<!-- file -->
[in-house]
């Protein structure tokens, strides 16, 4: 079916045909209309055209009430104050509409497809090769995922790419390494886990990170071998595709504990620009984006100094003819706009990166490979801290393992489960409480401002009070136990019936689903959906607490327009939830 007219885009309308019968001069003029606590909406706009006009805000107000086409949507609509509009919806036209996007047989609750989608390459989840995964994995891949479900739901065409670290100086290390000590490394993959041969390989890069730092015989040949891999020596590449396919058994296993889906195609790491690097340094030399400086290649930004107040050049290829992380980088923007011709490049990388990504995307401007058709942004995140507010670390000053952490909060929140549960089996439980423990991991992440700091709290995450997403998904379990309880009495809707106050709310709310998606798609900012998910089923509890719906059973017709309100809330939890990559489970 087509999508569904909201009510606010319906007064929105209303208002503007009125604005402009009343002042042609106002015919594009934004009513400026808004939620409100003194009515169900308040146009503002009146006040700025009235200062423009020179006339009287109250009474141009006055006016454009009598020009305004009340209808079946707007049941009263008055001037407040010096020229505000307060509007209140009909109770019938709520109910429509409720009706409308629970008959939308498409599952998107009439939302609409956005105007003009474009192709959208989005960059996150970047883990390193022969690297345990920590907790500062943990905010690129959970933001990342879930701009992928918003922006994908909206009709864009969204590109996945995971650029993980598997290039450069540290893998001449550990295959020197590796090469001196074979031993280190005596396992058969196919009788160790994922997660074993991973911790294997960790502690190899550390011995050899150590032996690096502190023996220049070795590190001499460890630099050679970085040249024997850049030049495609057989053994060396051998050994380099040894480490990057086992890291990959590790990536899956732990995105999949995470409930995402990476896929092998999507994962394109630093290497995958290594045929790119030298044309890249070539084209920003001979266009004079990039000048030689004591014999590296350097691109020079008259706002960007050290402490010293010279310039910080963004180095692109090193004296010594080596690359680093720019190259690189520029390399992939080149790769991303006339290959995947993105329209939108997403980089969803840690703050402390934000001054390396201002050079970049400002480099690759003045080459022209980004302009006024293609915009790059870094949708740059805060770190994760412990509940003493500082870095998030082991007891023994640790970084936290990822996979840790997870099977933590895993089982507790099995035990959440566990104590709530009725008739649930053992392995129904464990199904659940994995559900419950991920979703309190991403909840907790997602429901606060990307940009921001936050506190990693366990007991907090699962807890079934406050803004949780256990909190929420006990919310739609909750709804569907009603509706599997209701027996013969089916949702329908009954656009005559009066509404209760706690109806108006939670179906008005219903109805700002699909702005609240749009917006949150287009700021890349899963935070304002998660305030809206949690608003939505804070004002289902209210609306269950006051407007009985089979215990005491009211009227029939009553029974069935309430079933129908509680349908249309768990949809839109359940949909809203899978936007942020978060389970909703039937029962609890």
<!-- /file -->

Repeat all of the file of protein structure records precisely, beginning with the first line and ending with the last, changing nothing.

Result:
[in-house]
């Protein structure tokens, strides 16, 4: 079916045909209309055209009430104050509409497809090769995922790419390494886990990170071998595709504990620009984006100094003819706009990166490979801290393992489960409480401002009070136990019936689903959906607490327009939830 007219885009309308019968001069003029606590909406706009006009805000107000086409949507609509509009919806036209996007047989609750989608390459989840995964994995891949479900739901065409670290100086290390000590490394993959041969390989890069730092015989040949891999020596590449396919058994296993889906195609790491690097340094030399400086290649930004107040050049290829992380980088923007011709490049990388990504995307401007058709942004995140507010670390000053952490909060929140549960089996439980423990991991992440700091709290995450997403998904379990309880009495809707106050709310709310998606798609900012998910089923509890719906059973017709309100809330939890990559489970 087509999508569904909201009510606010319906007064929105209303208002503007009125604005402009009343002042042609106002015919594009934004009513400026808004939620409100003194009515169900308040146009503002009146006040700025009235200062423009020179006339009287109250009474141009006055006016454009009598020009305004009340209808079946707007049941009263008055001037407040010096020229505000307060509007209140009909109770019938709520109910429509409720009706409308629970008959939308498409599952998107009439939302609409956005105007003009474009192709959208989005960059996150970047883990390193022969690297345990920590907790500062943990905010690129959970933001990342879930701009992928918003922006994908909206009709864009969204590109996945995971650029993980598997290039450069540290893998001449550990295959020197590796090469001196074979031993280190005596396992058969196919009788160790994922997660074993991973911790294997960790502690190899550390011995050899150590032996690096502190023996220049070795590190001499460890630099050679970085040249024997850049030049495609057989053994060396051998050994380099040894480490990057086992890291990959590790990536899956732990995105999949995470409930995402990476896929092998999507994962394109630093290497995958290594045929790119030298044309890249070539084209920003001979266009004079990039000048030689004591014999590296350097691109020079008259706002960007050290402490010293010279310039910080963004180095692109090193004296010594080596690359680093720019190259690189520029390399992939080149790769991303006339290959995947993105329209939108997403980089969803840690703050402390934000001054390396201002050079970049400002480099690759003045080459022209980004302009006024293609915009790059870094949708740059805060770190994760412990509940003493500082870095998030082991007891023994640790970084936290990822996979840790997870099977933590895993089982507790099995035990959440566990104590709530009725008739649930053992392995129904464990199904659940994995559900419950991920979703309190991403909840907790997602429901606060990307940009921001936050506190990693366990007991907090699962807890079934406050803004949780256990909190929420006990919310739609909750709804569907009603509706599997209701027996013969089916949702329908009954656009005559009066509404209760706690109806108006939670179906008005219903109805700002699909702005609240749009917006949150287009700021890349899963935070304002998660305030809206949690608003939505804070004002289902209210609306269950006051407007009985089979215990005491009211009227029939009553029974069935309430079933129908509680349908249309768990949809839109359940949909809203899978936007942020978060389970909703039937029962609890």